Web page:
“It’s been amazing to be a part of all this research in real-time as the situation develops and we gain a better understanding of how COVID-19 is being managed and how to minimise its impact on our health. I find global health governance and policy fascinating as people who make decisions can have the greatest impact on public health, so producing research to inform policymakers has been very rewarding for me.”

Read the BMJ editiorial piece on Trump and the WHO
Visit the DELVE reports page
Follow Lois on Twitter

Visit the Global Health Governance Programme website

But they said we wouldn’t find it here: Racism, discrimination and Covid-19

Dr Gwenetta Curry
Dr Gwenetta Curry

I have only been in the UK for a little over a year, and one thing that has become abundantly clear is that there needs to be an increased focus and understanding of the impact of racism on the conditions of Black, Asian, and Minority ethnic groups.

Most people are very comfortable addressing issues concerning the disadvantages created through poverty and what that means for upward mobility. But what about the minorities who have checked all of the boxes for educational attainment and employment? Previous studies have shown that after controlling for socioeconomic status, ethnic minorities suffer from more comorbidities than their white counterparts.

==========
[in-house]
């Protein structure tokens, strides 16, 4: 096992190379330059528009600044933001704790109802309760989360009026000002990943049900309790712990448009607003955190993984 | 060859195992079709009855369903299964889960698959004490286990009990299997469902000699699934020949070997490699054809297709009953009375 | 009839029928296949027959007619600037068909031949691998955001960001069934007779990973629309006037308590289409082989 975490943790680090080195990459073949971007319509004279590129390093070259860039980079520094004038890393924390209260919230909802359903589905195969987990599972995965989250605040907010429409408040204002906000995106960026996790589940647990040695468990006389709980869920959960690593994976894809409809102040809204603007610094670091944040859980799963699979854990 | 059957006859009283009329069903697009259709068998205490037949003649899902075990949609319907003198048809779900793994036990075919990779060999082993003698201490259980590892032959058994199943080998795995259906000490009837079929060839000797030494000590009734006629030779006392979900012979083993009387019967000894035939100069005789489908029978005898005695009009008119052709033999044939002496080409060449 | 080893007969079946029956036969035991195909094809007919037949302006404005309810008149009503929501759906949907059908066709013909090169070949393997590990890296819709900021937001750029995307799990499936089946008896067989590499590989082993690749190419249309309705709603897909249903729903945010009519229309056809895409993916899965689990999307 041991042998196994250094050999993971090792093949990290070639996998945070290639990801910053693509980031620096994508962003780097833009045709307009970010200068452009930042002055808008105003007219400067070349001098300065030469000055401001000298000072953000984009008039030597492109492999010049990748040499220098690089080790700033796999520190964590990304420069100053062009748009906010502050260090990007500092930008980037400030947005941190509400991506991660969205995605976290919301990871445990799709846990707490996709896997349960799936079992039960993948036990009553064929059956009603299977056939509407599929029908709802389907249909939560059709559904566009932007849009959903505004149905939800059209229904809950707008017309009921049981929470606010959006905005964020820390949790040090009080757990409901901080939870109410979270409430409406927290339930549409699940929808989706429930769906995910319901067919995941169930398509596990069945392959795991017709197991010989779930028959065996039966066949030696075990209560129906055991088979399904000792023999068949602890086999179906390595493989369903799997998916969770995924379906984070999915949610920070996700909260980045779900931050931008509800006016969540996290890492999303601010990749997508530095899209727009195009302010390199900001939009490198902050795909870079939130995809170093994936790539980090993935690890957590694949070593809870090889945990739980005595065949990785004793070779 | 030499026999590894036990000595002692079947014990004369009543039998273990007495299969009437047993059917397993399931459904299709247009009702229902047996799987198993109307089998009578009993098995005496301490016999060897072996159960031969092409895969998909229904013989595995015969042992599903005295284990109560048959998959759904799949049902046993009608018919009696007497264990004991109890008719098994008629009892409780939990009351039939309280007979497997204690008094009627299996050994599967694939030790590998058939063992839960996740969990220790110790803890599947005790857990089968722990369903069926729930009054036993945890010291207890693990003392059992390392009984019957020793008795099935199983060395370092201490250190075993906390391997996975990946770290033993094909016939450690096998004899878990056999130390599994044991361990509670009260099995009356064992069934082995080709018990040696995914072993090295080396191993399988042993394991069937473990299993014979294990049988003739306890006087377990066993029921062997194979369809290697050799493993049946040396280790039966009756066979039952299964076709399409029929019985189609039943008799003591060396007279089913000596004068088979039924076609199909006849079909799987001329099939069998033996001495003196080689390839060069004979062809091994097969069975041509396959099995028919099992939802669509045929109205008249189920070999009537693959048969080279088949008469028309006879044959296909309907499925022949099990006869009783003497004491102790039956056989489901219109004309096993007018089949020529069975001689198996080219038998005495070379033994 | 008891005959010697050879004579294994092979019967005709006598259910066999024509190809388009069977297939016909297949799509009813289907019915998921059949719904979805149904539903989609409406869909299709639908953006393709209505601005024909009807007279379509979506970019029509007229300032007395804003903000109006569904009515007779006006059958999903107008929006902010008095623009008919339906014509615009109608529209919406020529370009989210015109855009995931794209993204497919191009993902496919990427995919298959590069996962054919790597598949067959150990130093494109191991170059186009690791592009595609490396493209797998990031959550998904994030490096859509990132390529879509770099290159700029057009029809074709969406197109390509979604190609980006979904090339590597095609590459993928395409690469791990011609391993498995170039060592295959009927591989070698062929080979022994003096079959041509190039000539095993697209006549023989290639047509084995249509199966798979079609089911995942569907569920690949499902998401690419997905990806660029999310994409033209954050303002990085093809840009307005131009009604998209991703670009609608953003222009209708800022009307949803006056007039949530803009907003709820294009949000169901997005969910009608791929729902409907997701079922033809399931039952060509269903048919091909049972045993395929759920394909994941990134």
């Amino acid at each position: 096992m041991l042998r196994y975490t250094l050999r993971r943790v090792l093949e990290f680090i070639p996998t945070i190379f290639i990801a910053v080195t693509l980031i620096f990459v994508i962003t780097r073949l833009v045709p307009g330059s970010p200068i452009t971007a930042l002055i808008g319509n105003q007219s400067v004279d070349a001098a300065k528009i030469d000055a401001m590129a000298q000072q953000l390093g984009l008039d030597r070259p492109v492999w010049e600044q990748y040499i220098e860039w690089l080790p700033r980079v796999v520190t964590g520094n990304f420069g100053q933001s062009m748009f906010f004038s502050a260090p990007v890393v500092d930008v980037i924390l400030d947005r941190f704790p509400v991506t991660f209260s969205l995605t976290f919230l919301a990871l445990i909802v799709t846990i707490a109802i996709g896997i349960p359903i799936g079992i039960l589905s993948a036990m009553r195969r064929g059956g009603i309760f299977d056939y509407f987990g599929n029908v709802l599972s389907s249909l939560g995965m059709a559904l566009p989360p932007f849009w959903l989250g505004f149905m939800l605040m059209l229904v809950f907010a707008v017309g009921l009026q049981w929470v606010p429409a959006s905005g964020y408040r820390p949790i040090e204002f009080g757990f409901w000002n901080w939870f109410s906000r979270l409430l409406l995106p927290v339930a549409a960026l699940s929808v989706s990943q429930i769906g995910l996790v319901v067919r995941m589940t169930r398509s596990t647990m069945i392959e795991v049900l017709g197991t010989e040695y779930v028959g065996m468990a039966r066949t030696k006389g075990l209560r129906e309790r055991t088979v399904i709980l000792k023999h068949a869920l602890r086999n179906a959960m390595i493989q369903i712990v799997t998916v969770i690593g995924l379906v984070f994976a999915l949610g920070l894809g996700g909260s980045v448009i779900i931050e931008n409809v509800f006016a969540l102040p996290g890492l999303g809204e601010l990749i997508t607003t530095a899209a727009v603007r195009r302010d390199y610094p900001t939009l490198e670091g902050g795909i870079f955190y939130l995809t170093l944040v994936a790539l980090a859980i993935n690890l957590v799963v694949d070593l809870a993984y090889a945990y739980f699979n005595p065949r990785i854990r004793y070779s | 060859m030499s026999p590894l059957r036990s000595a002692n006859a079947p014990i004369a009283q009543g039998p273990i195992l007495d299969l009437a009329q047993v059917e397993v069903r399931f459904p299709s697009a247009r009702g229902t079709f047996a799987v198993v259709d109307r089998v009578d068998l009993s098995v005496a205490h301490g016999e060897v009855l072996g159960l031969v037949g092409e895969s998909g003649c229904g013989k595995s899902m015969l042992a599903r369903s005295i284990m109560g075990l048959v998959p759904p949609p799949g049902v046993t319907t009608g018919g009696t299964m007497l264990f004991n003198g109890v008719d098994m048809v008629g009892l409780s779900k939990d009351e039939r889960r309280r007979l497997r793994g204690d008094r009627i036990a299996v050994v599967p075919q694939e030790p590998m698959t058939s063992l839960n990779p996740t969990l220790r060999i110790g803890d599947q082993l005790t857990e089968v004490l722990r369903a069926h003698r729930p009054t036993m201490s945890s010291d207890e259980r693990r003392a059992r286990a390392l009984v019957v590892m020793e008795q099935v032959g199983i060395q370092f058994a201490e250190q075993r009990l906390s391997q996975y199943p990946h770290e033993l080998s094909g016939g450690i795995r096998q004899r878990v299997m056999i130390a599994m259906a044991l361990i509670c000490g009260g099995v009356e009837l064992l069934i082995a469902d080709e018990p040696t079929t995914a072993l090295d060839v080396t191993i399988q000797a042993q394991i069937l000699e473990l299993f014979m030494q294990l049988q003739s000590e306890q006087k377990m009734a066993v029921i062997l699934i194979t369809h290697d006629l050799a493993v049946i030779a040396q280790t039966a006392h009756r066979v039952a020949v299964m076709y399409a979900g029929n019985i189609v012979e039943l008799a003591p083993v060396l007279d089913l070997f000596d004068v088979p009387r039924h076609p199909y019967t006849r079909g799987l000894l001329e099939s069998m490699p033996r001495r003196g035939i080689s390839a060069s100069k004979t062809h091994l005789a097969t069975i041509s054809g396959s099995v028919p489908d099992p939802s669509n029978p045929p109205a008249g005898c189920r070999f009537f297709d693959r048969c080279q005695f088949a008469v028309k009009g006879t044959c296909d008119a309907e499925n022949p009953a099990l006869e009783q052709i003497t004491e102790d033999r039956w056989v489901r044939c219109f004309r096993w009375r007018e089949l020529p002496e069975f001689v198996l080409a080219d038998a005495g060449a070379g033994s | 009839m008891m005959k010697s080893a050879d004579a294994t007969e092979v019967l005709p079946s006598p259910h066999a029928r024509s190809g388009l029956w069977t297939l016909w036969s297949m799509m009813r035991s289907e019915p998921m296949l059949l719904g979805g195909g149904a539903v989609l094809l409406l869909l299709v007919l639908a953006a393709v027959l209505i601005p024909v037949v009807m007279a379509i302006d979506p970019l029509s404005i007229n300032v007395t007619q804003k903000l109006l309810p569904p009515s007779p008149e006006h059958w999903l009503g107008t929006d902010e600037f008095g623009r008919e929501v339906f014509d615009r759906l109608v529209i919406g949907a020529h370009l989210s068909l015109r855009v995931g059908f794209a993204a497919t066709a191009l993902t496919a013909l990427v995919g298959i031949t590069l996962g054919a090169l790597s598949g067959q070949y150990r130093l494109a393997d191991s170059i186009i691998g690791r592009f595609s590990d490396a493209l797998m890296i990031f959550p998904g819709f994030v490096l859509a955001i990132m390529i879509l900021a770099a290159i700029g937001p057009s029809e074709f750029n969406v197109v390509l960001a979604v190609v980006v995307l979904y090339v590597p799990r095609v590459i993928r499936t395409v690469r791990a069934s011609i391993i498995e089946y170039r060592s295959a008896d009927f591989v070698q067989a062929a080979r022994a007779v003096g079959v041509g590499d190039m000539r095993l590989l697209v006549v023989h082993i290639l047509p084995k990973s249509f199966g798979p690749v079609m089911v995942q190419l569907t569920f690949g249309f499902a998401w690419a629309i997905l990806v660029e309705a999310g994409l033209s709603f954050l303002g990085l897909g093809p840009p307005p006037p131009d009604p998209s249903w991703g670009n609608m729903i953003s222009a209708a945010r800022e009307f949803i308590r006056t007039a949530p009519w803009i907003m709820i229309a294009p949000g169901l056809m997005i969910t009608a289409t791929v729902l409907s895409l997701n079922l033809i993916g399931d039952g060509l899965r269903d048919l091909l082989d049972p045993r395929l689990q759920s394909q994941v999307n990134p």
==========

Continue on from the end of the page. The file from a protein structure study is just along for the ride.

In the United States, the research is well established around the impact of racism on health outcomes, with various states naming racism as a Public Health concern. The experience of racism and discrimination is more than a simple annoyance or an inconvenience.

Racism and health outcomes

Experiencing racism, whether overt or covert, has significant implications on health outcomes for ethnic minorities. As research by David Williams has shown through his Everyday Discrimination scale, the experience of discrimination can cause an increased risk of hypertension and poor mental health.

Arline Geronimus created the term “weathering” to describe the process for which ethnic minorities experiencing racism and discrimination lead to high-stress levels, which damage organs and cause accelerated ageing. As a result, ethnic minorities suffer from comorbidities at a much younger age than their white counterparts. For example, Type 2 diabetes usually occurs in populations over 40, but in Southeast Asians and African Caribbean populations, this appears after 25 years of age.

Access to healthcare and education

Block of city centre flats
Block of city centre flats